Business Coaching Services: Definition, Cost, and Benefits
Most organizations leverage some form of coaching. Leadership coaching programs have a proven positive impact on performance, well-being, coping skills, engagement, and attitude.
Business coaching is one type of coaching that tends to focus less on people and leadership skills, and more on business processes, performance, and strategy.
What is Business Coaching?
At the most basic level, business coaches help leaders improve the business so it can achieve its goals. Business coaches provide perspective on how to grow and run a business from their own knowledge and experience. Business coaching can take on many different flavors, depending on what the client needs.
What Skills Do Business Coaches Bring To The Table?
A business coach should be an expert on the systems, strategies, and processes required to grow your business. They should bring the perspective that comes with “working under the hood” of many different organizations. Every business has different problems it's trying to solve, but very few of the problems are wholly unique. Business coaches should come to the table with real experience helping solve common business problems, either as coaches or business leaders themselves.
Since a business coach’s goal is to improve the business and set it on a trajectory for success, the business coach must develop an intimate understanding of the inner workings of the organization. As such, even as the coach develops a relationship with the leader she’s coaching, that specific leader isn’t her client; her client is the business as a whole.
Most business coaches are external, meaning they’re not employed by their client organizations. This is by design, as much of the value of a business coach is in the “outsider” perspectives they can provide on problem areas and decisions to be made that are tough to see from within.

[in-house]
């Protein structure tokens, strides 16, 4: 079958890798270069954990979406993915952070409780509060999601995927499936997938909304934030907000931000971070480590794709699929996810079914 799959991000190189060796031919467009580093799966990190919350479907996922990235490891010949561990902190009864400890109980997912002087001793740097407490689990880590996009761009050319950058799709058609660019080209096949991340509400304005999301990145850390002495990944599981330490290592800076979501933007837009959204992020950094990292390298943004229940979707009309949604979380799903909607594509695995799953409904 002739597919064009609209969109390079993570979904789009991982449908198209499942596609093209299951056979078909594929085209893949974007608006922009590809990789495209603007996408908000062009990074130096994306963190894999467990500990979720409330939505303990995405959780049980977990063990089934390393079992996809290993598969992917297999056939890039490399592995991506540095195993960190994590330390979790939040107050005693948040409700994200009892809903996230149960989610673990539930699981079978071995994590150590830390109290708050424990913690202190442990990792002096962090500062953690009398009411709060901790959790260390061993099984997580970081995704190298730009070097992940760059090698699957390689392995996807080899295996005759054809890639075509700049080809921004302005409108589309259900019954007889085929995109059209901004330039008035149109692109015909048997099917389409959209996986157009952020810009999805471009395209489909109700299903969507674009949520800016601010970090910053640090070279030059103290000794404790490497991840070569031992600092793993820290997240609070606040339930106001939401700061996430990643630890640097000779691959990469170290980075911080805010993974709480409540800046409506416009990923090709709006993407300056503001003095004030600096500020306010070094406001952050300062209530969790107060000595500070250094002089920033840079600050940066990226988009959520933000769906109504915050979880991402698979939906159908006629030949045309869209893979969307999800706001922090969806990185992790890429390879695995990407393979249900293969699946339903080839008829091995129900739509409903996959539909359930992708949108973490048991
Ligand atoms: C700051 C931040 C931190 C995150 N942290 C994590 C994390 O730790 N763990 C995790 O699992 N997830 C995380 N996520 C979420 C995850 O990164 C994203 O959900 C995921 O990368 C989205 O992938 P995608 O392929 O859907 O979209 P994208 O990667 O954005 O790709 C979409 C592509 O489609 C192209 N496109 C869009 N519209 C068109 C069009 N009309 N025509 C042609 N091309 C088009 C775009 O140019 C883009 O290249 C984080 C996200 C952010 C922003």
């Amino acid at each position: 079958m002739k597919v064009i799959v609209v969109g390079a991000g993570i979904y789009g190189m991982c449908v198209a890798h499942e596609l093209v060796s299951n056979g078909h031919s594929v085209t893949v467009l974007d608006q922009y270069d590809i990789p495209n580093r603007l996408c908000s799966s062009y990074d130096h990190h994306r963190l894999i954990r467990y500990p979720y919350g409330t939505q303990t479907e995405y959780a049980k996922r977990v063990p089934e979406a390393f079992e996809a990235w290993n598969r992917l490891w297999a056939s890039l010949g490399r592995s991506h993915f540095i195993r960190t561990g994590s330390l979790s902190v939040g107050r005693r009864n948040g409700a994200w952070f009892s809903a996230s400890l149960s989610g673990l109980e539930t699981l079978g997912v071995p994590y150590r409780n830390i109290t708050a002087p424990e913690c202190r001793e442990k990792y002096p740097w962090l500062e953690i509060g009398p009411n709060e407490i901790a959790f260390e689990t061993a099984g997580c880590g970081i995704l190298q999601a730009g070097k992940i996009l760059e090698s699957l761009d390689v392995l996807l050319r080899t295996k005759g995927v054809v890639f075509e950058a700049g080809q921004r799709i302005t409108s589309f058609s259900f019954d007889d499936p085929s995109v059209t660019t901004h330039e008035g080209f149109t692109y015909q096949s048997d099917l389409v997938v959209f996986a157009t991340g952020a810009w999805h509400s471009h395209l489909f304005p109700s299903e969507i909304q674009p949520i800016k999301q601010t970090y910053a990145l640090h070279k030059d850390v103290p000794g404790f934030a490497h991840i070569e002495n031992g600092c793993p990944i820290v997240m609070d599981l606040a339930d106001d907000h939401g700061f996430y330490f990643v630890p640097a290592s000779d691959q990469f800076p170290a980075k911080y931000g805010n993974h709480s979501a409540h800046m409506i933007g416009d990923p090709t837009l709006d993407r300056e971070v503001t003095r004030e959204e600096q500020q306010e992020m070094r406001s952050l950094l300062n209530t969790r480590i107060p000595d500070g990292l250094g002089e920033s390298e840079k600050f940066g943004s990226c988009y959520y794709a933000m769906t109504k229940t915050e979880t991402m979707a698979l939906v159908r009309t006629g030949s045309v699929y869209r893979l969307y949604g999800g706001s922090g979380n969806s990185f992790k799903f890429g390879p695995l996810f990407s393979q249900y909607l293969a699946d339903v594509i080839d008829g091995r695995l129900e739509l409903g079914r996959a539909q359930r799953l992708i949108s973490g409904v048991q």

What Does a Business Coach Do?
According to Coaches Training Blog, a business coach “helps clients develop the necessary skills and obtain the appropriate tools and resources needed to operate a successful business entity.”
The content of business coaching sessions will vary based on the problems a client hopes to solve. But no matter the organization's size, geographic location, or target market, the core purpose of nearly every business is the same: developing, marketing, and selling products and services. As such, business coaching typically offers an educational component that differs from performance coaching or executive coaching. Business coaches often bring critical business knowledge and growth strategies to the relationship, like how to develop a robust business plan or create a compelling vision. Some business coaches even develop and teach their own frameworks and models to clients.
Sometimes business problems are actually people problems, so business coaches also help clients navigate complex relational dynamics that often show up in business settings. Skills in conflict resolution, giving constructive feedback, and delegation are just as important to business growth as a thoughtful strategy. In this way, business coaching may take on the flavor of leadership coaching in some instances.
Benefits of Business Coaching